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Mozart Così Fan Tutte and Handel Rinaldo

Royal College of Music International Opera School
Michael Rosewell, Conductor
Lee Blakeley, Director
Adrian Linford, Designer

2nd cast, Britten Theatre, Kensington, 4 July 2011, 2 p.m.

[Photo : Chris Christodoulou]

Set in an ambiguous sun-drenched middle-eastern "Naples" in the early twentieth century, we found the Royal College's new Cosi was better than the previous one there (Ian Judge/Alison Nalder, set in the late 1950s).

It made for a happy afternoon in their first experiment with a matinée, which attracted an appreciative audience, if not a quite full house in one of this hot July's hottest days.

The plot is hatched in a steaming Turkish bath [L] and there was no concern for architectural veracities or logicality in Adrian Linford's adaptable set for Director Lee Blakeley's production, grounded firmly in the early twentieth century. Students were deployed very sensitively to fill out the settings for the improbable deceptions and consequential revelations of the six central characters, with the cynical proof that indeed cosi fan tutte...

Opera School Director Michael Rosewell was at th2a Vanbrugh Hill
London London SE3 7UFe helm and the orchestra was impeccable in this last of 5 performance. Some of the singers had a little difficulty maintaining his swift tempi through arias and concerted numbers, in which diction tended to slip.

The essential surtitles [R] were easier to follow whilst watching the stage from upstairs.

The Opera School is able to field two casts, showing strength of the student body, several of them heading into professional life and likely to come to notice in the future.

The two women were well matched vocally and Despina shone, manipulating her mistresses with great aplomb in her disguises. The baritone was the more assured lover and the tenor acted well but his phrasing in the arias lacked ultimate musicality as yet.

But by and large the show was indeed "filled with warmth, humour and of course, wonderful singing" [Bachtrack].

Handel Rinaldo

Trinity Laban Opera Ensemble at Blackheath

Trinity Laban has long had a lower profile than the London conservatoires which have vaunted International Opera Schools, and Trinity has mostly used other venues than its own, but generally with great resourcefulness and ingenuity (q.v. e.g/ our reviews of King Arthur & Albert Herring).

The generous, glossy A4 programme book lists everyone in large print and with pages devoted to their CVs; nothing unfortunately on the production, updated to 20C, by Harry Fehr/Tom Oldham & Tim Bray, whose lighting greatly enhanced the clever staging with the warring factions separated by the orchestra; unfortunately none of Tas Kyprianou's photos show this general view.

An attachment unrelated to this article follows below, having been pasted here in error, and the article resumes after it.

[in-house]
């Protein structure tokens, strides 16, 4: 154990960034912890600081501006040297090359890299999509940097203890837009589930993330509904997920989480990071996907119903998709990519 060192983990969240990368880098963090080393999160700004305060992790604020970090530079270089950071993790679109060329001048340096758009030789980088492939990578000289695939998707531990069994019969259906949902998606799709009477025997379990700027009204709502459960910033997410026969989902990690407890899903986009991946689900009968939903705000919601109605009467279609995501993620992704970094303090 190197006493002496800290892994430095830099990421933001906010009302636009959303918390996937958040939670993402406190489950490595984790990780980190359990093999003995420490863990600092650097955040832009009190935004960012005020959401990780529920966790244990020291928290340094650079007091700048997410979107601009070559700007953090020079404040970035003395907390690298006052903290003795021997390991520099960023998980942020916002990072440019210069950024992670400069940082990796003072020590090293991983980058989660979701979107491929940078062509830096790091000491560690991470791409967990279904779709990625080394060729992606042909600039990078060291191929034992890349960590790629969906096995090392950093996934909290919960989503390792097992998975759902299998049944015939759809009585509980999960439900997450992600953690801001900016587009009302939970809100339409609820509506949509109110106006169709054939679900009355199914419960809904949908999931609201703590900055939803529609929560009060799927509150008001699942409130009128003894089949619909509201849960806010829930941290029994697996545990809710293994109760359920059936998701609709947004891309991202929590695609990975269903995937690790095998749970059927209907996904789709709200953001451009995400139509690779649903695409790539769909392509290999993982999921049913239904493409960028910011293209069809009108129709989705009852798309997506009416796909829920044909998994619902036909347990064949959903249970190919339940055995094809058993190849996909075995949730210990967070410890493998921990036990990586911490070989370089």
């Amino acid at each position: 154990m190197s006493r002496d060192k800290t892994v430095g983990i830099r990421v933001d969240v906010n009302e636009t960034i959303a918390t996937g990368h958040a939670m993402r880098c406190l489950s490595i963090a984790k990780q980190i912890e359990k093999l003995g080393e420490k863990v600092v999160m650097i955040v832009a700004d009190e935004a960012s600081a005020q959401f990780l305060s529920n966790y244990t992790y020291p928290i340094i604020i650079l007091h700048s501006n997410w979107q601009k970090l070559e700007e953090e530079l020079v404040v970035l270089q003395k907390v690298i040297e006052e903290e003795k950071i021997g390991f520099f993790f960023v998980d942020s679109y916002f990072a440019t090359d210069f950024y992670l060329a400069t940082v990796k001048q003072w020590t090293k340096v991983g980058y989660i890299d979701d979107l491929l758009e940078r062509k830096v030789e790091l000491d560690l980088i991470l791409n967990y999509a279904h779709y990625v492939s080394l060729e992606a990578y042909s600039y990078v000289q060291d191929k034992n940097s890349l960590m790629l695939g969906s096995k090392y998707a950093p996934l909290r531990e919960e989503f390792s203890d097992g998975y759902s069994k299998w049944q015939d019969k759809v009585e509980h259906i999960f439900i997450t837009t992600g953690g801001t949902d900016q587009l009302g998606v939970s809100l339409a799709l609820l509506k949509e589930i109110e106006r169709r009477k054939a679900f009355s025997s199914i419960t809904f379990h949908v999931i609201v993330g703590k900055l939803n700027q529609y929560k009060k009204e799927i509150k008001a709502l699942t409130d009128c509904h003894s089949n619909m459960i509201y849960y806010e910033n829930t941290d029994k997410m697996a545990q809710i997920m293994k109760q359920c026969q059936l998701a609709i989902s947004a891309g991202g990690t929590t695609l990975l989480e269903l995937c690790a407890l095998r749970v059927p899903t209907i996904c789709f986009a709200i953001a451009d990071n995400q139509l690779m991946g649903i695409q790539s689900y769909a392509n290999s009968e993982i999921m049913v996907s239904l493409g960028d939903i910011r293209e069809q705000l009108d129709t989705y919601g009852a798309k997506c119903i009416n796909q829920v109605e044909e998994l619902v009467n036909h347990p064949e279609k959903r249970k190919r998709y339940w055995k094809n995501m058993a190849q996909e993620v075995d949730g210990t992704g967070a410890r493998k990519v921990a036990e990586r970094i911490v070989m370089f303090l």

The orchestra under Nicholas Kraemer was magnificent; sample their brave Overture on YouTube. Good historically-aware string playing, a fine oboe, a delicious sopranino recorder...

The singing by this second cast was estimable; I was especialy glad that Rinaldo was taken by a high tenor/counter tenor, Gordon Waterson, a name to look out for (in the other cast the role was taken by Zarah, a woman singer...).

The direction of the acting was unfussy and well achieved by Trinity's ensemble cast in the most natural way.

The production of this long opera was marred by an unforgivable economy; there were no surtitles, and the synopsis (they're never easy to grasp in Handel) could not be consulted in the dark; torches ought to have been supplied for every audience member...

That battle against the purists has been won long ago, even for opera in English. [q.v. RCM's Cosi, above].

Nonetheless, from reading reviews (Musical Pointers was not invited to Sussex) we were likely better served in London; Glyndebourne's Rinaldo, which coincided with Trinity's, might have been a wasted journey by comparison:-

Robert Carsen shows how the work can be salvaged - - Rinaldo's heroics are merely the escapist fantasy of a bullied schoolboy - - the culminating battle in which Rinaldo's men vanquish the infidels is a bizarre game that could only have been invented on the playing fields of an English public school - - school blazers, corporal punishment and bondage all seemed to be enjoyed by Glyndebourne regulars.... [Evening Standard]

- - Carsen’s reductive facetiousness scarcely matches the heroics and grand passions of the original. Vocal standards are presentable. While conductor Ottavio Dantone draws enticing sounds from the Orchestra of the Age of Enlightenment, there’s a lack of dynamism. [The Stage]

Maybe Glyndebourne's take on the First Crusade will make it to DVD...

Peter Grahame Woolf